Dryland Training

Captain Sammie Schurig, Madison Straight and Hannah Driscoll pulled themselves up the football stadium ramps at the football stadium with rollers under their legs during pre-dawn workouts.

Swimmers need to feel the water as lap-after-lap build. Divers need to maintain the sense of movement required for somersaulting and twisting moves. Without time on the water, rowers lose the balance between power and stability required for any boat from a single to an eight-rower shell.

Logically, everyone will want to jump in the water or settle into a boat’s sliding seat when these teams safely return to the KU campus. However, it will not be surprising to see both teams start with dryland training. Before dawn, far from Robinson Natatorium and the Kansas River, the conditioning will begin.

Swimmers crawling up the steep ramps of the stadium using only arm strength while their legs rest on rollers seems fiendish, but the move strengthens their upper bodies and arms in a compound movement hard to duplicate in a weight room. The endless jumps photographed on a foggy morning build explosive power for races as short as 50-meters. Divers will be tethered, practicing their rotation above a foam pit. Rowers will sprint up the stadium steps taxing aerobic levels while developing the endurance and strength needed for 2,000-meter races with power surges demanded by the coxswain.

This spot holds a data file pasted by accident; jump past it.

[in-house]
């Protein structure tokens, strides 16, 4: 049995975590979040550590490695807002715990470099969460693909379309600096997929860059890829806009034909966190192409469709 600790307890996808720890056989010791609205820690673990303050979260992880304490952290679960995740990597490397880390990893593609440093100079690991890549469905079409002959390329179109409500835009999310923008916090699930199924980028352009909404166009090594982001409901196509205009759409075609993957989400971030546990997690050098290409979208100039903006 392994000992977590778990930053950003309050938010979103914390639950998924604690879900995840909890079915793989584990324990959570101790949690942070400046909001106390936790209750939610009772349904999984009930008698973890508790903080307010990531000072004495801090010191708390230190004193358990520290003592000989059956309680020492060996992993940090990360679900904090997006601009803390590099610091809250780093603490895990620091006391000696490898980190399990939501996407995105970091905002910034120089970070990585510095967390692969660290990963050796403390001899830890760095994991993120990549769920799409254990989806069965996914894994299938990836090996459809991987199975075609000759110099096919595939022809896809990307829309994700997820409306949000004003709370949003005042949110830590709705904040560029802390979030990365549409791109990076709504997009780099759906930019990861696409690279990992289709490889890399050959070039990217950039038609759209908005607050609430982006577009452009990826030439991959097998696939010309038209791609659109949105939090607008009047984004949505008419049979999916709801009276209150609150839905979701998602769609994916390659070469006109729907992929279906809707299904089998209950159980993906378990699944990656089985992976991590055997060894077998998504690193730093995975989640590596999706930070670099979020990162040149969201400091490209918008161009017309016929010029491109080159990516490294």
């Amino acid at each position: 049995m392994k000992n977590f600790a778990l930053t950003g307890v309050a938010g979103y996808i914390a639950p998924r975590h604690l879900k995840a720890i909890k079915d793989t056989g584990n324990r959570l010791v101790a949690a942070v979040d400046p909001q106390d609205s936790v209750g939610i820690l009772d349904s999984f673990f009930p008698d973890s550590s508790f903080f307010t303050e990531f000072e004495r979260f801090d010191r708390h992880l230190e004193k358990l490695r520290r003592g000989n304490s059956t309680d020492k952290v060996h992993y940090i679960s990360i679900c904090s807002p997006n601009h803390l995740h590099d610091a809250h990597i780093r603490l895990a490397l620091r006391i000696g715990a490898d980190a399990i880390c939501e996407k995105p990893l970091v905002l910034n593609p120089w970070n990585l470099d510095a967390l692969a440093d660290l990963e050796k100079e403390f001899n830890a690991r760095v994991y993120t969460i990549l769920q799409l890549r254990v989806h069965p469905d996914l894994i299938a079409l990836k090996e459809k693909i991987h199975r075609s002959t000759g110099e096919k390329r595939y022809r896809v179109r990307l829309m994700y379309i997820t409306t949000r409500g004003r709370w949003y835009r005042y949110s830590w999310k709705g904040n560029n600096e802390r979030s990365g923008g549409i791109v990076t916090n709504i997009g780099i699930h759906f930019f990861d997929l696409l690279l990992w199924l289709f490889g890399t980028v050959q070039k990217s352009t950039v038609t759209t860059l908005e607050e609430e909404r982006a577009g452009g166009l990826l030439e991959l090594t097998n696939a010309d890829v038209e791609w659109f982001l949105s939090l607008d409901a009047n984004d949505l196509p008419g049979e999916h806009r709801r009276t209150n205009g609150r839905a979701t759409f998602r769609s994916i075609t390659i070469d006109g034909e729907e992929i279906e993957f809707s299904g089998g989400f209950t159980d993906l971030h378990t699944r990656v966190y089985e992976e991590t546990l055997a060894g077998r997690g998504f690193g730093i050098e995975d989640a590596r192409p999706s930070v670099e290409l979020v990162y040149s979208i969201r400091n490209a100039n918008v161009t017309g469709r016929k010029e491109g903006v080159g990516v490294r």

Since the shutdown, the women of these teams might feel like ducks out of water, and before they can return to the pool or river, there will still be some dryland ahead of them.

KU swimmers leaped in the morning fog at Kansas’ football stadium as part of their dryland traiing in September 2016.
KU diver Peri Charapich practiced a twisting move while tethered by ropes above a foam pit in Feburary 2017.
Rowers Briana Pina and Mary Slattery climbed raced up the east stand inside the KU football stadium in November 2014.
Rower Olivia Loney climbed the KU football stadium stairs as part of the team’s dryland training in November 2014.
Bailey Brandon caught her breath after running up that stairs at KU’s football stadium in November 2014.


Jeff Jacobsen has photographed practically every big event the sports world has to offer during a professional career that spans over 53 years. Jacobsen has seen things up close that only a diehard sports fan could in their dreams. His work for the Topeka Capital-Journal, Arizona Republic, Kansas Athletics, Inc., many national publications and now Action Images Photography, Inc., cemented his reputation as one of the nation’s finest sports photographers.

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